Barely 22 years old, New York City-based designer Anton Hörnfeldt has come a long way from his roots in Örnskjöldsvik, Sweden. Although his main pursuit is designing clothing and jewelry, this dynamo inspires in more ways than one. He also recently published his first book, about fighting anorexia.
Your Living City: How did you first get started in fashion?
Anton Hörnfeldt: Fashion is something that’s always been following me around. I remember when I was about 12 years old I wanted to reopen my father’s old hotel. I used to dream about what the staff would wear and what robes to put in the guest rooms. I later got obsessed with the TV show Ally McBeal, it made me want to become a lawyer so that I could wear all the nice Armani suits. When I was in sixth grade I wanted to be an actor because that would allow me to go to galas and wear beautiful couture.
By high school I realized that everything I’ve ever dreamt about has been tied to fashion, and that’s how I realized I wanted to create it.
YLC: Where are you currently in your career?
AH: Right now I’m finishing my associates degree at Fashion Institute of Technology in New York City, which is the school that Calvin Klein and Michael Kors went to. My plan is to continue on to do a bachelor at FIT. I also run a design business on the side, I mainly do silver jewelry and evening wear.
My first book was also published in August last year, it’s only in Swedish so far, but it’s being translated to English soon. It’s an autobiography on eating disorders. I got sick when I was 11 years old and was sick for 7 years. The book is inviting the reader into to a world where you will never be sufficient. I talk about that a lot too when I lecture at schools.
YLC: What does the future hold for you career wise?
AH: I just started writing my second book, which is a sequel to the first one. I’m also planning a book in five years, which needs extensive research. It’s going to be about contextualizing the world of fashion, there’s a lot of symbolism in the industry. When I finish my bachelor’s degree I want to go to London and get a master’s in fashion journalism. At the end of the day, I want to build a global brand of couture. That’s what I want to focus on, but I want to do the writing and public speaking at the same time.
YLC: What’s your opinion of the current fashion scene in Stockholm as compared to New York City?
AH: I’ve spent a lot of time in Stockholm, but I haven’t really worked there. As far as street wear goes, people in Stockholm are generally better dressed than people in New York. But, they play it safe more. When you play it safe, it’s easier to look better dressed. I’d say that the crème de la crème is better in New York City though, because of what I said about playing it safe. In New York, there are a lot more artistic types of people, it’s also a much bigger city so people tend to live out more in the way that they dress.
YLC: Why did you choose to go to New York City, instead of studying in, for example, Stockholm or Borås?
AH: Partially because I wanted to get into one of the best fashion schools in the world and none of them exist in Sweden. Ever since I was a kid I’ve regarded Sweden as my temporary home.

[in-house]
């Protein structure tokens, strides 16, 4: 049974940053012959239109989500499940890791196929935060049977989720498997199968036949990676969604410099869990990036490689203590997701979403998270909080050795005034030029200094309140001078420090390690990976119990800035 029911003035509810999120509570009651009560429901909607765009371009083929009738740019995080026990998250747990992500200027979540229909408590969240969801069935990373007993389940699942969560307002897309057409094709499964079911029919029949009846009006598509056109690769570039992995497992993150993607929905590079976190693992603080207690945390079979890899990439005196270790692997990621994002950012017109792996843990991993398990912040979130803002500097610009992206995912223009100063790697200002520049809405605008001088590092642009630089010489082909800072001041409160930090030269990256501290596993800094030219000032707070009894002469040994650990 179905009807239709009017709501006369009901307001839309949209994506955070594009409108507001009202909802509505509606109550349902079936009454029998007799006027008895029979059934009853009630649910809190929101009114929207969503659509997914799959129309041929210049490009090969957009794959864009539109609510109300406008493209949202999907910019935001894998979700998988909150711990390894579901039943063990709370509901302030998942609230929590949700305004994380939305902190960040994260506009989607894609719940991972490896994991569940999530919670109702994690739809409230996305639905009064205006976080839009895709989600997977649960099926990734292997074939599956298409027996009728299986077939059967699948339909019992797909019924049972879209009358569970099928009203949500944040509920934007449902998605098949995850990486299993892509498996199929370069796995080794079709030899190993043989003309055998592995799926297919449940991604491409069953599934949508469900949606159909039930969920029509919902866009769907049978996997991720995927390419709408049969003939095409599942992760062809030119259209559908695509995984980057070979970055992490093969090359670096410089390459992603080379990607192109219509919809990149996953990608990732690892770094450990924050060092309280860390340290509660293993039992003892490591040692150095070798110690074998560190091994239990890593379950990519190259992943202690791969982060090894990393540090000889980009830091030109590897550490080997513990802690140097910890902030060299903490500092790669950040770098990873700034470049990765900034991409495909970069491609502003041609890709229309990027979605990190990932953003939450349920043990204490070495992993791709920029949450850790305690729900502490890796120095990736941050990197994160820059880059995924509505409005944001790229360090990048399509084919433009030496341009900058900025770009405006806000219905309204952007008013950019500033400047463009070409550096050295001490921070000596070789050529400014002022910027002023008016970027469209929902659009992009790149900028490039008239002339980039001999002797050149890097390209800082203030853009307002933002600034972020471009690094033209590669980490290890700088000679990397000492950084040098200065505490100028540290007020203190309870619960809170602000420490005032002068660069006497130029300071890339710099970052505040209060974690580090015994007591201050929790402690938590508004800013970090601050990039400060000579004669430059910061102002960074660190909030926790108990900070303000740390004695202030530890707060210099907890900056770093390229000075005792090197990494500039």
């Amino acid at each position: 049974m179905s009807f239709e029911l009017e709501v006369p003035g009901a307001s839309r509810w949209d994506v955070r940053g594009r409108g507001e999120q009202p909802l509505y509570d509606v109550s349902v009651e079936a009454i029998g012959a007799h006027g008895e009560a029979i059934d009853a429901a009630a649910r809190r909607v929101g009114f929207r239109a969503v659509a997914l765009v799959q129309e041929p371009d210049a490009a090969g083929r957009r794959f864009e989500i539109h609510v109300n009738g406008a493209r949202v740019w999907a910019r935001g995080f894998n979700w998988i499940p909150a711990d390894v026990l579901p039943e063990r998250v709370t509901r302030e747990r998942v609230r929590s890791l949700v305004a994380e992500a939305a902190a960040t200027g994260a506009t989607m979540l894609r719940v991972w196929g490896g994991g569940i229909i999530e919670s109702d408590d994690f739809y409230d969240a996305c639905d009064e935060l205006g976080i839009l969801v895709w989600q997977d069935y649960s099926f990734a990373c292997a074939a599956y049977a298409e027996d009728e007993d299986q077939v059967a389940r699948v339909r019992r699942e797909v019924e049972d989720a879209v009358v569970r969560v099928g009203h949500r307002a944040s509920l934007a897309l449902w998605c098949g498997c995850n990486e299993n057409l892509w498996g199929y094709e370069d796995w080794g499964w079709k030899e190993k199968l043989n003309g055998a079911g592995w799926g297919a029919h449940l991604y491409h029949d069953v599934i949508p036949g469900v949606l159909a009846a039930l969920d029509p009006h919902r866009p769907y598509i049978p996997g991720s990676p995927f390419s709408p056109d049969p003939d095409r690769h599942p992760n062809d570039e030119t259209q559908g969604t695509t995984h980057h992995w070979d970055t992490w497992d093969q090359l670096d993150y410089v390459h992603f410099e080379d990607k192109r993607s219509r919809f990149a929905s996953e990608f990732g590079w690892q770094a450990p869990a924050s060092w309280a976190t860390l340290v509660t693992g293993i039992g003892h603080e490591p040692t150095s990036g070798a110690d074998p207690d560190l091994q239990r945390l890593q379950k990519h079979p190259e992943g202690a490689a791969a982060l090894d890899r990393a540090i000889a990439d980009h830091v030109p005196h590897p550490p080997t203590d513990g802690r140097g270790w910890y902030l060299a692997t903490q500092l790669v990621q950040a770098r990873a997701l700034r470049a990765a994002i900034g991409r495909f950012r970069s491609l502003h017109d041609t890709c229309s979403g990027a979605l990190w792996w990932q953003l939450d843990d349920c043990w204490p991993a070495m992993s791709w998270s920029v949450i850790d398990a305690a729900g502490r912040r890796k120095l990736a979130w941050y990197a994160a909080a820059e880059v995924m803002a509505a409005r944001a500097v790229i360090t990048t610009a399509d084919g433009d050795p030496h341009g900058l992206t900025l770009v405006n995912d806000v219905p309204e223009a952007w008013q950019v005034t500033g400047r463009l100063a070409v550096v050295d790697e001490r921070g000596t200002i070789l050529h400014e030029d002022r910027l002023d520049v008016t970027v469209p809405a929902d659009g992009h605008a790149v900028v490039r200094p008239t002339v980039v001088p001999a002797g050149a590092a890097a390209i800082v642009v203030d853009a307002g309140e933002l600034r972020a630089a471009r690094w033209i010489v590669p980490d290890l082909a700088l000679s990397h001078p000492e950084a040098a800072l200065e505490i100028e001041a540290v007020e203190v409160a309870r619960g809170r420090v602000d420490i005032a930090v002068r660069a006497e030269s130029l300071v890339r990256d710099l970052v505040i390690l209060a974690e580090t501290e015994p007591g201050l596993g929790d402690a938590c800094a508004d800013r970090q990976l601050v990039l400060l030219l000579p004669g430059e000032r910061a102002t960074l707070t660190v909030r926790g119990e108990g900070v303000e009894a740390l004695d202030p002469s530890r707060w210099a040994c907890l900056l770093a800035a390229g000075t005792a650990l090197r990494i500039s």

Even though I myself and all of my ancestors are Swedish, I’ve never really felt like I belong in Sweden.
I love Sweden and appreciate it more when I come back to visit, but I don’t think I’m ever going to want to move back. It’s too small, and there’s not enough people or opportunity, I don’t get inspired.
YLC: How does the Swedish sensibility impact your work?
AH: I love that question! What I’ve started to realize this fall at FIT is that I’ve gotten to the point where I know exactly who I am as a fashion designer. I might not know exactly who my customer is, but when I let my dark dramatic side meet my Scandinavian background, the contrast of the two forces within myself is where I create something that I think is interesting.
YLC: What are some of the challenges you’ve met in NYC that you don’t think you would have struggled with had you pursued a career in Sweden?
AH: First of all, education costs. Schools in the US are pretty expensive, especially compared to Sweden where schools are free. The fact that I’m not an American citizen, I don’t have a green card, also makes it difficult. I’m in the US on a student visa so I can’t work, I can’t do internships, and I’m not allowed to run a business. The business I run is managed through Sweden, so my books are in Sweden. It’s hard to compete with an American designer because my sales tax is 16 percent higher than an American designer, to the same client base. Even if I’m handed a job in the US, without them actually sponsoring me, I can’t work for them, which makes my education harder.
YLC: How do you feel you are accepted as a Swedish designer in NYC?
AH: When it comes to social gatherings, from a cultural perspective, I’d say coming from Sweden is a strength. It makes me different and interesting, they’re embracing it, and they love the Scandinavian style. Most people who know anything about Sweden are fascinated by Swedish music or fashion. But, something I’ve found very interesting is that most people in the US don’t know that H&M is Swedish.
Anton doesn’t think small, that’s for sure. With books, magazines, and couture fashion in his future, he still manages to find time to lecture at Swedish schools about recovering from eating disorders, all while studying in New York. You can learn more about Anton and his work here.
Images: Rebecka Vigren
Swedish-American Tina is a Stockholm-based writer, web and graphic designer. In her spare time from her current studies in media technology, she can be found in the kitchen, absorbed in baking experiments for her baking blog.